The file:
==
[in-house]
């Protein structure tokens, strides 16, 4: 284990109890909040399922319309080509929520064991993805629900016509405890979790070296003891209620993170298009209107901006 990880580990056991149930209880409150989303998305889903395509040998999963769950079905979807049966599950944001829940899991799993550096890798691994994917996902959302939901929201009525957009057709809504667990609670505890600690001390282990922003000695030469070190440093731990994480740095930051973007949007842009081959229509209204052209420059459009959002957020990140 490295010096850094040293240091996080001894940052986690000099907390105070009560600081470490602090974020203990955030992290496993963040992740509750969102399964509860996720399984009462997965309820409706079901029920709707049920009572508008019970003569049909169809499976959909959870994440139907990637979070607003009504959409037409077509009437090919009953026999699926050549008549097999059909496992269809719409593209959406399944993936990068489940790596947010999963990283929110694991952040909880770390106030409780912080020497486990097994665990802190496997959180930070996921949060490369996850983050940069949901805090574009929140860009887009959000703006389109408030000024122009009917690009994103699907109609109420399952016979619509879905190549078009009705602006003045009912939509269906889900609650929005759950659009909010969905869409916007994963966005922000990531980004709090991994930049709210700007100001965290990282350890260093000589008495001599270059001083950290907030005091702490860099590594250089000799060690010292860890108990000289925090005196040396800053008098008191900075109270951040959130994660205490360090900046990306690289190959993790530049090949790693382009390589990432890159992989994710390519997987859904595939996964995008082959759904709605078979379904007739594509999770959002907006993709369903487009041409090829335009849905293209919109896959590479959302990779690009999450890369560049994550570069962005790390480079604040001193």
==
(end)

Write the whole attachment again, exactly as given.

[in-house]
């Protein structure tokens, strides 16, 4: 284990109890909040399922319309080509929520064991993805629900016509405890979790070296003891209620993170298009209107901006 990880580990056991149930209880409150989303998305889903395509040998999963769950079905979807049966599950944001829940899991799993550096890798691994994917996902959302939901929201009525957009057709809504667990609670505890600690001390282990922003000695030469070190440093731990994480740095930051973007949007842009081959229509209204052209420059459009959002957020990140 490295010096850094040293240091996080001894940052986690000099907390105070009560600081470490602090974020203990955030992290496993963040992740509750969102399964509860996720399984009462997965309820409706079901029920709707049920009572508008019970003569049909169809499976959909959870994440139907990637979070607003009504959409037409077509009437090919009953026999699926050549008549097999059909496992269809719409593209959406399944993936990068489940790596947010999963990283929110694991952040909880770390106030409780912080020497486990097994665990802190496997959180930070996921949060490369996850983050940069949901805090574009929140860009887009959000703006389109408030000024122009009917690009994103699907109609109420399952016979619509879905190549078009009705602006003045009912939509269906889900609650929005759950659009909010969905869409916007994963966005922000990531980004709090991994930049709210700007100001965290990282350890260093000589008495001599270059001083950290907030005091702490860099590594250089000799060690010292860890108990000289925090005196040396800053008098008191900075109270951040959130994660205490360090900046990306690289190959993790530049090949790693382009390589990432890159992989994710390519997987859904595939996964995008082959759904709605078979379904007739594509999770959002907006993709369903487009041409090829335009849905293209919109896959590479959302990779690009999450890369560049994550570069962005790390480079604040001193």